“Told you. Today is the day!” said Kieran, and charged off up the track, full of gusto.
Three hours later we were climbing down the hill. I was waving my phone in the air, feeling a little vexed. The altimeter was showing 200 metres, which was plain nonsense as we were almost at the snow line.
And the property? Yet again it had been almost right, but not quite. It was too steep, and too exposed. Sighing, I shut off my phone and squashed it in my rucksack. Without the technical issues, the landscape enthralled me. The mountains surged upwards in huge whorls, and they were stuffed with caverns and brooks. There was a feeling of beauty in my chest. And I realised with relief that I was sliding back into the mysterious flow of destiny.
We had hiked halfway back down the mountain, and were just admiring the a smooth, open piece of land, when a fellow appeared in front of us. Abruptly. Oddly. Because the track really was quite remote and lead absolutely nowhere. He was a youngish chap, swarthy, and he stopped as we passed.
“Hola!” he said. “Han estado en las cuevas?”
Kieran and I looked at each other. “Caves?” I said, suddenly becoming excited. “There are caves here?” I then proceeded to torture the poor man with my terrible Spanish for a minute or two. He graciously put up with me. Apparently there were prehistoric caves just behind us, though you’d never have known. There was no sign. Not even a path.
The man carried on up the track and we carried on down it. I grabbed my friend by the arm. “Kieran, I can’t believe he stopped us and pointed out the caves. Caves are one of my signs!”
Now, Kieran being an open-minded sort of a chap never rolls his eyes or dismisses The Way of the Witch. Indeed, he casts a few spells himself from time to time. And this is why, from time to time, he accompanies me on my missions, because he doesn’t kill the intuitive.
“Caves, eh? Pretty freaking weird he popped up like that.” Kieran stopped striding for a moment and scratched his beard. “So what are the other signs, then?”
“Well,” I said, “when I was driving through France on the way here, four things were coming to me: running water, prehistoric caves, a certain angle of sunlight hitting the land, and the sound of church bells.”
“Sunlight, for sure. We need that.”
“Yes, but I had no idea of how crucial that was back in France. It is massively important here. Maybe more than water.”
“I agree. You can sort the water. I mean, it hasn’t stopping freaking raining for a month! But without sun, you’re done. No solar power, growing veggies will be tough. Hmm. Church bells, eh? Good one. Well, there was a church down there. We passed it on the way up. Maybe the bell will ring?” Kieran grinned and then squinted in the direction of the village we’d passed. It was now visible again, the stone houses gripping the ridge tenaciously. “Yeah, you need to cruise with both strategies, I reckon. Use the internet and all that for some stuff, and groove with magic for the rest.” Kieran said.
We both began walking again. The sky was a cold tide of mist drawing in and out of the valleys, and I zipped up my jacket.
It was just as we reached the ‘main’ road where I’d parked the van, that Kieran stopped in his tracks. “I don’t freaking believe it!” He said. “Look! Another camper has parked behind you.”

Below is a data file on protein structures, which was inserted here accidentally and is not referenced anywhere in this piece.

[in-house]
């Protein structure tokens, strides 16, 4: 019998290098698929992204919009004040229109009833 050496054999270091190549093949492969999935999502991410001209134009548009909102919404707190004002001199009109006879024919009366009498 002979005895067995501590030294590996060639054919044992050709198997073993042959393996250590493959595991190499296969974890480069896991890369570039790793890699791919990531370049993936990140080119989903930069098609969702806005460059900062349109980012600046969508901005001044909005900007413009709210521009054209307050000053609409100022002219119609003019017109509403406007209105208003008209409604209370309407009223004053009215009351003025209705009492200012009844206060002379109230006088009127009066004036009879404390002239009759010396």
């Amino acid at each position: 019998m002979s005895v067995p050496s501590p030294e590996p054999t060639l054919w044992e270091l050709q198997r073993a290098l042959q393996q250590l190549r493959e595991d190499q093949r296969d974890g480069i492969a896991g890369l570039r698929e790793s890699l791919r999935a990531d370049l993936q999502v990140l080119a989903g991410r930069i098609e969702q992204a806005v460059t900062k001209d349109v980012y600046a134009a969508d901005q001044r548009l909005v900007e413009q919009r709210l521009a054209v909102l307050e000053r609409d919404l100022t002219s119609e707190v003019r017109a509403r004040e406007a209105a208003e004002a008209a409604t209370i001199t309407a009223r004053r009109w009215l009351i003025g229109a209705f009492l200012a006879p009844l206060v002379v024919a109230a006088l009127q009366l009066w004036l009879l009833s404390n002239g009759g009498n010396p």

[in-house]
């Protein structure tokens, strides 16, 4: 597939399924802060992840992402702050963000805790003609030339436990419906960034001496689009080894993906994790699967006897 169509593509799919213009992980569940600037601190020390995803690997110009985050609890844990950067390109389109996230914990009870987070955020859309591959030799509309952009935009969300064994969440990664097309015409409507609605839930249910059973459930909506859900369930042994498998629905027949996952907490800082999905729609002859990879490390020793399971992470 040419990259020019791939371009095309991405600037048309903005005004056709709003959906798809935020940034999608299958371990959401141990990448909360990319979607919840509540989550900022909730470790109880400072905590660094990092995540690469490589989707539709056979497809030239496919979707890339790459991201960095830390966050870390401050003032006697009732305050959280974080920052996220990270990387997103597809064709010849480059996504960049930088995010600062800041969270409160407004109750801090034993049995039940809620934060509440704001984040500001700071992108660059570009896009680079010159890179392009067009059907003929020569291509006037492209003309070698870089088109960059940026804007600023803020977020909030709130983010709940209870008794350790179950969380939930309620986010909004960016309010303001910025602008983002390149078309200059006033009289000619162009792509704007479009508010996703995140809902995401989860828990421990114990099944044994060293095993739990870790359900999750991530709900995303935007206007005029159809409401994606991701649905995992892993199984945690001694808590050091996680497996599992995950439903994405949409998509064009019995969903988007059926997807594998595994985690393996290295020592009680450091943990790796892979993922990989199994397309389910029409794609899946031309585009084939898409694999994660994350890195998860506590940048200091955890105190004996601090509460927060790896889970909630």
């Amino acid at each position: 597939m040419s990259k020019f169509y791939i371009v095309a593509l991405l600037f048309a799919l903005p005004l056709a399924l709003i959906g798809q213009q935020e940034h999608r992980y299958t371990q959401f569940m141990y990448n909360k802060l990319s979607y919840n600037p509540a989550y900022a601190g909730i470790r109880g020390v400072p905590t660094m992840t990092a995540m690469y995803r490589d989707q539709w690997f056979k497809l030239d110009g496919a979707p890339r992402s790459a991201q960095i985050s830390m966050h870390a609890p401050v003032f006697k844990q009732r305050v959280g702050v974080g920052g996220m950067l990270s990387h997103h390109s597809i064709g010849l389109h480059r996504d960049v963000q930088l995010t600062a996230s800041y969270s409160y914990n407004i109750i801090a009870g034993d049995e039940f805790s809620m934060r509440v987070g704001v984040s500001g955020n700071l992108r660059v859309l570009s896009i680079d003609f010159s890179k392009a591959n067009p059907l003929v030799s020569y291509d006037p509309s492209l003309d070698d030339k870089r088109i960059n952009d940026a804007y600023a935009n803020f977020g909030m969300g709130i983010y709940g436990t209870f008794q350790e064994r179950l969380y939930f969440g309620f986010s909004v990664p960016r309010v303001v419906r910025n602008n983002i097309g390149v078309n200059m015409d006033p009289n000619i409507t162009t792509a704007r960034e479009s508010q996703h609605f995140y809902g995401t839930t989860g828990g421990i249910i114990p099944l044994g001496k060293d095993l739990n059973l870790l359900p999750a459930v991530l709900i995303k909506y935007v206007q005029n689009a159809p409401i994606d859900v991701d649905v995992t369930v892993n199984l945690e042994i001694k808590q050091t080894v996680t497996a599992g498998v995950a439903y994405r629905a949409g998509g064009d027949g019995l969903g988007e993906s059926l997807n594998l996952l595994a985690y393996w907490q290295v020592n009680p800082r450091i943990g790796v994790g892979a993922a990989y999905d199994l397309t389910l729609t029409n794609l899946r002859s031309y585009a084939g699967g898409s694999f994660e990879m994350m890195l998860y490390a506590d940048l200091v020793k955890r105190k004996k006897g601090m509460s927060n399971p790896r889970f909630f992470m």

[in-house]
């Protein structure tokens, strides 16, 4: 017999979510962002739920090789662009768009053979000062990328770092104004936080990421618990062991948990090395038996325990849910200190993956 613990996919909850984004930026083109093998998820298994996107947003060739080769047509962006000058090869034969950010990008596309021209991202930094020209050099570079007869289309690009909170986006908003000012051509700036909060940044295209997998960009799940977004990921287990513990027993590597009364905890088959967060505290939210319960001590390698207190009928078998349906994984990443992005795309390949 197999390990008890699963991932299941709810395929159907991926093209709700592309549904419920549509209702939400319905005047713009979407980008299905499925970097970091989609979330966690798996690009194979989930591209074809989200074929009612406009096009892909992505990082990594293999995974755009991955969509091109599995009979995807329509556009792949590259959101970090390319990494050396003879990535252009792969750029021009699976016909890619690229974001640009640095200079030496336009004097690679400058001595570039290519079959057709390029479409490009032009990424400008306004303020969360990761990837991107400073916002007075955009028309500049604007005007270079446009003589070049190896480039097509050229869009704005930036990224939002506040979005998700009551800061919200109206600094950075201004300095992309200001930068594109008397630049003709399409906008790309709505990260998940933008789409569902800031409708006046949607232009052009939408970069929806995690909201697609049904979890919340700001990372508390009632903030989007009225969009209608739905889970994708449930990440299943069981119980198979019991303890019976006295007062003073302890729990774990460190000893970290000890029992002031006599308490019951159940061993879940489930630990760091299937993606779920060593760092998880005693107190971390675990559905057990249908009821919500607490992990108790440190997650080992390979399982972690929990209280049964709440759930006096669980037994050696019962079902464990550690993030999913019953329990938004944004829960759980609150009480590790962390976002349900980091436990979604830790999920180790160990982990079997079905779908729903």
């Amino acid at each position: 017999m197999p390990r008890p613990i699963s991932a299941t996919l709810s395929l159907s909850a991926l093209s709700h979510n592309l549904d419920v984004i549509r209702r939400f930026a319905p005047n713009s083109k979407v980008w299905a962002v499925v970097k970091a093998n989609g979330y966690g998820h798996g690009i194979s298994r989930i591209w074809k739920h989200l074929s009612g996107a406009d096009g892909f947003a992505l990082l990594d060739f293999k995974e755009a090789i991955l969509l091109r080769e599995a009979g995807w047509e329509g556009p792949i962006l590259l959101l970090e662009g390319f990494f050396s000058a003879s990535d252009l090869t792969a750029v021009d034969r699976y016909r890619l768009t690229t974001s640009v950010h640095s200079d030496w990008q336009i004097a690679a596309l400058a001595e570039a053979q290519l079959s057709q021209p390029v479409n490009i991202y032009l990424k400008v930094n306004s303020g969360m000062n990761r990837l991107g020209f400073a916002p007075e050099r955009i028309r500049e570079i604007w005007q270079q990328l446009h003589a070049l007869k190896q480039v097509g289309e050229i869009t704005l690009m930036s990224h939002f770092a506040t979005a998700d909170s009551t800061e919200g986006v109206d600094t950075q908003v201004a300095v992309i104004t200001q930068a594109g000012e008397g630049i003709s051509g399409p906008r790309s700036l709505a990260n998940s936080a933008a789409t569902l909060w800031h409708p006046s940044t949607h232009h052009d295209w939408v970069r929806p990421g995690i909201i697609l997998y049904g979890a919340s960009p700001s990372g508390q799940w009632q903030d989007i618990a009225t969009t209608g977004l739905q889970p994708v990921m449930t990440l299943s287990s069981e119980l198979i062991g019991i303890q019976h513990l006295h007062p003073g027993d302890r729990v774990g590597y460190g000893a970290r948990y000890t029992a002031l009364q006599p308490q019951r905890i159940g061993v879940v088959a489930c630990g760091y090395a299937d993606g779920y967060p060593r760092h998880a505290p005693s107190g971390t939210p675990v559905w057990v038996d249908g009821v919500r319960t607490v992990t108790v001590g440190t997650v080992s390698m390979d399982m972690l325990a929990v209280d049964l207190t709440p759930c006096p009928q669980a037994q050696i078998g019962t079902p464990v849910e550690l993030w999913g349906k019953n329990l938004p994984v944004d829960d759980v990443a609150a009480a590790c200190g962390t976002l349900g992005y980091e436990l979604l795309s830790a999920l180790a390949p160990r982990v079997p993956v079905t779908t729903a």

“What? How? There’s no space. And who the hell would be up here? And why?” I peered down the road to glean a closer look. And then I paused. The camper van was a bright green Scooby Doo contraption. And I’d seen it before. So had Kieran.
“Do you remember, we saw that van pull into that town car park behind us when we went for coffee?” Kieran pulled his hat off.
“Yes. Yes I do. You know what? I’ll bet they are climbing in those caves. I mean, why else would anyone come here?”
“Yeah.” Kieran’s eyes widened. “Whoa! There’s definitely something going on here. Definitely. You’ve gotta come back and check it out. Go talk to that English woman. What was her name? Maria? Mary? Something like that. Told you. Today is the day. You’re on track, Kerry. You’re on track!”
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Many thanks as always to the Mud Sustainers and all those supporting this site. Every pledge is appreciated.
It took a friend to lure me out of my comfort zone. That was before a cold slap from winter finished the job. And it had been so very agreeable there, sitting at the edge of the Atlantic, watching the world go by. But the rhythmic curl and splash of the ocean had lured me into a passive stupor.
“Come on, let’s find you some land.” Kieran, an old friend from Turkey, pushed his many rucksacks into the van, then hauled himself into the passenger seat. There was something terrifyingly focused about him that morning. I don’t think I’d ever even seen his face in the forenoon light before, and this decisive burst of action on both our parts indicated the seriousness of the mission at hand.
My old friend yanked the heavy door shut, and I turned the ignition. Thus I was dragged out of the warm, wet arms of la Costa Verde, and into Operation Land Hunt.
“I’ve talked to the dude on Whatsapp. We’re meeting him tomorrow. Got more leads too. Whatsapping ‘em is the way. I just tell ‘em I’m using Google translate, and it’s all sorted. They send a map of where to meet...well they should...Come on dude send me the map! Don’t tell me the land is next to a white house! I mean, how am I supposed to find it like that?”